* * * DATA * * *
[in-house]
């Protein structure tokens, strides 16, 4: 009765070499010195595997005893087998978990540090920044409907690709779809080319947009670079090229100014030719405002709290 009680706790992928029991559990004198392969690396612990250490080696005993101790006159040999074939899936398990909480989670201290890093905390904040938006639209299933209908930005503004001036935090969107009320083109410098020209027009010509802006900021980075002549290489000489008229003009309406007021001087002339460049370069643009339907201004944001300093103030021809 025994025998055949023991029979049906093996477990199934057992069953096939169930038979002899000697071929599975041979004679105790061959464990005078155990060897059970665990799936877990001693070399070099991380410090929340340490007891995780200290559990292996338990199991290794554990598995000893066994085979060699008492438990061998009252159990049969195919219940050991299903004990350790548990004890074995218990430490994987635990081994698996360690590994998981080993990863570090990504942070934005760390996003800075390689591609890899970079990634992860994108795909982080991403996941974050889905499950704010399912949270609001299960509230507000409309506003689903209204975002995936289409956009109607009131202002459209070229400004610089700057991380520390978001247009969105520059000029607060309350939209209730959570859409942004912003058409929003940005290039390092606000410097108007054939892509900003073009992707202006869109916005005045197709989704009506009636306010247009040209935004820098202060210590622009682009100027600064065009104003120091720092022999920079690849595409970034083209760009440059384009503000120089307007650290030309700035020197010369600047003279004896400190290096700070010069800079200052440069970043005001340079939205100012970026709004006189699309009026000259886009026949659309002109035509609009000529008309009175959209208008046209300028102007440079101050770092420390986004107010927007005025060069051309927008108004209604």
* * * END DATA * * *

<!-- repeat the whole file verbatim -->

[in-house]
């Protein structure tokens, strides 16, 4: 009765070499010195595997005893087998978990540090920044409907690709779809080319947009670079090229100014030719405002709290 009680706790992928029991559990004198392969690396612990250490080696005993101790006159040999074939899936398990909480989670201290890093905390904040938006639209299933209908930005503004001036935090969107009320083109410098020209027009010509802006900021980075002549290489000489008229003009309406007021001087002339460049370069643009339907201004944001300093103030021809 025994025998055949023991029979049906093996477990199934057992069953096939169930038979002899000697071929599975041979004679105790061959464990005078155990060897059970665990799936877990001693070399070099991380410090929340340490007891995780200290559990292996338990199991290794554990598995000893066994085979060699008492438990061998009252159990049969195919219940050991299903004990350790548990004890074995218990430490994987635990081994698996360690590994998981080993990863570090990504942070934005760390996003800075390689591609890899970079990634992860994108795909982080991403996941974050889905499950704010399912949270609001299960509230507000409309506003689903209204975002995936289409956009109607009131202002459209070229400004610089700057991380520390978001247009969105520059000029607060309350939209209730959570859409942004912003058409929003940005290039390092606000410097108007054939892509900003073009992707202006869109916005005045197709989704009506009636306010247009040209935004820098202060210590622009682009100027600064065009104003120091720092022999920079690849595409970034083209760009440059384009503000120089307007650290030309700035020197010369600047003279004896400190290096700070010069800079200052440069970043005001340079939205100012970026709004006189699309009026000259886009026949659309002109035509609009000529008309009175959209208008046209300028102007440079101050770092420390986004107010927007005025060069051309927008108004209604």